Monday, June 25, 2012

Review: "Ada or Ardor" by Vladimir Nabokov

From Goodreads:  Published two weeks after his seventieth birthday, Ada, or Ardor is one of Nabokov's greatest masterpieces, the glorious culmination of his career as a novelist. It tells a love story troubled by incest. But more: it is also at once a fairy tale, epic, philosophical treatise on the nature of time, parody of the history of the novel, and erotic catalogue. Ada, or Ardor is no less than the supreme work of an imagination at white heat.My Thoughts:  I am just going to put it out there...I do not love Nabokov.  I really dislike his writing style and I have not enjoyed any of his books.  I took a class on him in college and we read 6 of his books, Ada, or Ardor was the one we didn't get to and it's been sitting on my shelf ever since.  I know he is considered a great writer but I think I am seriously missing something when I read his works.  The story was all over the place and it seemed like everyone was having sex with each other, whether or not they related.  I also didn't like any of the characters, I don't know if that was because of the way the story was written or just because they weren't likable.  In some ways, the story seemed similar to Lolita. Van Veen reminded me of Humbert Humbert and his inappropriate relationships with his family members as well as the constant reference to 'nymphets' just kept making me think of Lolita.

 Reading Ada is like reading one big word game in English, Russian and French.  I know Nabokov enjoys playing with words but it got really annoying after awhile.  Because incest plays a big role in the story, there is this constant 'insect, incest, nicest' word play going on.  There is also a play on the name Ada as 'ad' means hell in Russian and that was constantly being thrown around.  I found it annoying that there were whole passages in French and no translation; I felt like I was missing important information.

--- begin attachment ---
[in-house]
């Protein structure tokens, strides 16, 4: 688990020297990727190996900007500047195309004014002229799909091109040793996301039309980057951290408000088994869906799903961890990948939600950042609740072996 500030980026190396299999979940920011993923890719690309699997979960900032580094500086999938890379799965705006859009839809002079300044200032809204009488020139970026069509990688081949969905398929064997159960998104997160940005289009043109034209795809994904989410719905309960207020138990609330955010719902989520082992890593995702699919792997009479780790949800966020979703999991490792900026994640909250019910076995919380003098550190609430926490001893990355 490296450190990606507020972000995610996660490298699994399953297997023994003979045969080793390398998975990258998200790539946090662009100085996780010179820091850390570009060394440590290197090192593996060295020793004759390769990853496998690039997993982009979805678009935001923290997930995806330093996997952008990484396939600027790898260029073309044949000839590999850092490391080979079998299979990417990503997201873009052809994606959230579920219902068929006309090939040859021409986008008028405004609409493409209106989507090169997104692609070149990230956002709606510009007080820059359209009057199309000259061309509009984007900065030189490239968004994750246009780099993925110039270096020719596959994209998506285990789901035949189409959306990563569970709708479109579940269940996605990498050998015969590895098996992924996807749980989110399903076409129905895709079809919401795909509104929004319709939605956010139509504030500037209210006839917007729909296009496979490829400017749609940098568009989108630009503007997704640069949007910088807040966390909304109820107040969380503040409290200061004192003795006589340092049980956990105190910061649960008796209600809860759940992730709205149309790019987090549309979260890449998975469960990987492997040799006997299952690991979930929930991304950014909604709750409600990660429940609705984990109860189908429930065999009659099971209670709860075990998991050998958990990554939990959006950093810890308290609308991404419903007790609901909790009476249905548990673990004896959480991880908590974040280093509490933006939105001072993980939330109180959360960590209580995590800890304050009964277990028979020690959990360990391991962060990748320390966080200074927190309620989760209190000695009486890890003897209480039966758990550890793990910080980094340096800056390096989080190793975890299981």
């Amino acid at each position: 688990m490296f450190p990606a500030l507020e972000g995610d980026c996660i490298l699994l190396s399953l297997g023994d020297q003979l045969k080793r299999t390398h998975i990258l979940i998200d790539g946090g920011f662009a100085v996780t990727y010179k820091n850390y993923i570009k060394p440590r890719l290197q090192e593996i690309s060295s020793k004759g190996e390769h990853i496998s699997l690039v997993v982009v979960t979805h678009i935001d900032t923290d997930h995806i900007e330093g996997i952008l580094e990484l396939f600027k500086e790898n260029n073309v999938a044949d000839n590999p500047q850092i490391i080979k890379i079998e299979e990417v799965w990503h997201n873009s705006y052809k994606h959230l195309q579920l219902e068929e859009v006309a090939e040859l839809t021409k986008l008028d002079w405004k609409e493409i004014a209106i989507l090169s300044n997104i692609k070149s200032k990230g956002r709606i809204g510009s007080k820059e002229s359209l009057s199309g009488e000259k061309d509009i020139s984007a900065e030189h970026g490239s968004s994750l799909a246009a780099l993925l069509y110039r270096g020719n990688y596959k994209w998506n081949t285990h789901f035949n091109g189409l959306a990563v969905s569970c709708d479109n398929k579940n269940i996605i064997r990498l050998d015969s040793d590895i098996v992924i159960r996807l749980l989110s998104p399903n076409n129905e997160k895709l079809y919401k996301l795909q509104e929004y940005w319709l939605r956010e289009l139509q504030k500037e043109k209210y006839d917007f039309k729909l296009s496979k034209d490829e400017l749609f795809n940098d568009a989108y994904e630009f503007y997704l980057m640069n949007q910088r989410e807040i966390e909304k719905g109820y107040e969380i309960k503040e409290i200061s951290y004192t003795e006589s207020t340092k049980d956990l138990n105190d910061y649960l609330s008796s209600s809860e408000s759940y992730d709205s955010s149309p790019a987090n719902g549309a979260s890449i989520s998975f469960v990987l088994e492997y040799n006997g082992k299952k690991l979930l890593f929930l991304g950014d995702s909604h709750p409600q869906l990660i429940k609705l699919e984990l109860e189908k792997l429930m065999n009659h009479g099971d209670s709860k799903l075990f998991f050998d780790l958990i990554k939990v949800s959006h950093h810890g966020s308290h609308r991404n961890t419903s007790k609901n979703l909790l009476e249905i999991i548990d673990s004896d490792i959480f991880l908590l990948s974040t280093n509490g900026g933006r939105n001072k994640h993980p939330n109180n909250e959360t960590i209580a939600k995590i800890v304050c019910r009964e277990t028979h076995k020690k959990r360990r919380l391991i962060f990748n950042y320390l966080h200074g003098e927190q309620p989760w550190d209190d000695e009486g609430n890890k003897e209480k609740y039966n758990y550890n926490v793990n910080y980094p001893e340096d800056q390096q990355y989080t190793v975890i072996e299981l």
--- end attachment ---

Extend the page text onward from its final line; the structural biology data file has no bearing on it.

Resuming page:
There was one quote in the story that I did love:  "...the human brain can become the best torture house of all of those it has invented, established and used in millions of years...".  I have to give Nabokov credit for such a great quote.  I am personally rating this book 2 stars because I really didn't like it.  This doesn't mean that Nabokov isn't a great writer and that others won't enjoy his works, he just REALLY is not for me.  Honestly, I just don't get him and maybe that makes me stupid but oh well.  I will most definitely not be reading anymore Nabokov after this.  2 stars.

I read this book for the Classics Bribe.  You should check it out!

2 comments:

  1. I read Transparent Things from Nabokov and i liked it. I want to read Lolita. But, you don't like this book. So I'm confused.

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  2. Pretty ironic that your fav. quote has the word torture in it:) This reminds me of how I felt reading Crime and Punishment (but I liked that book in the end, even though it was just about a guy thinking about how he'd murdered someone the whole flippin' book). Why do colleges pick out weird required reading assignments?
    I guess we see the "classics" with different eyes. Good review.
    -Jenna @ Fans of Fiction

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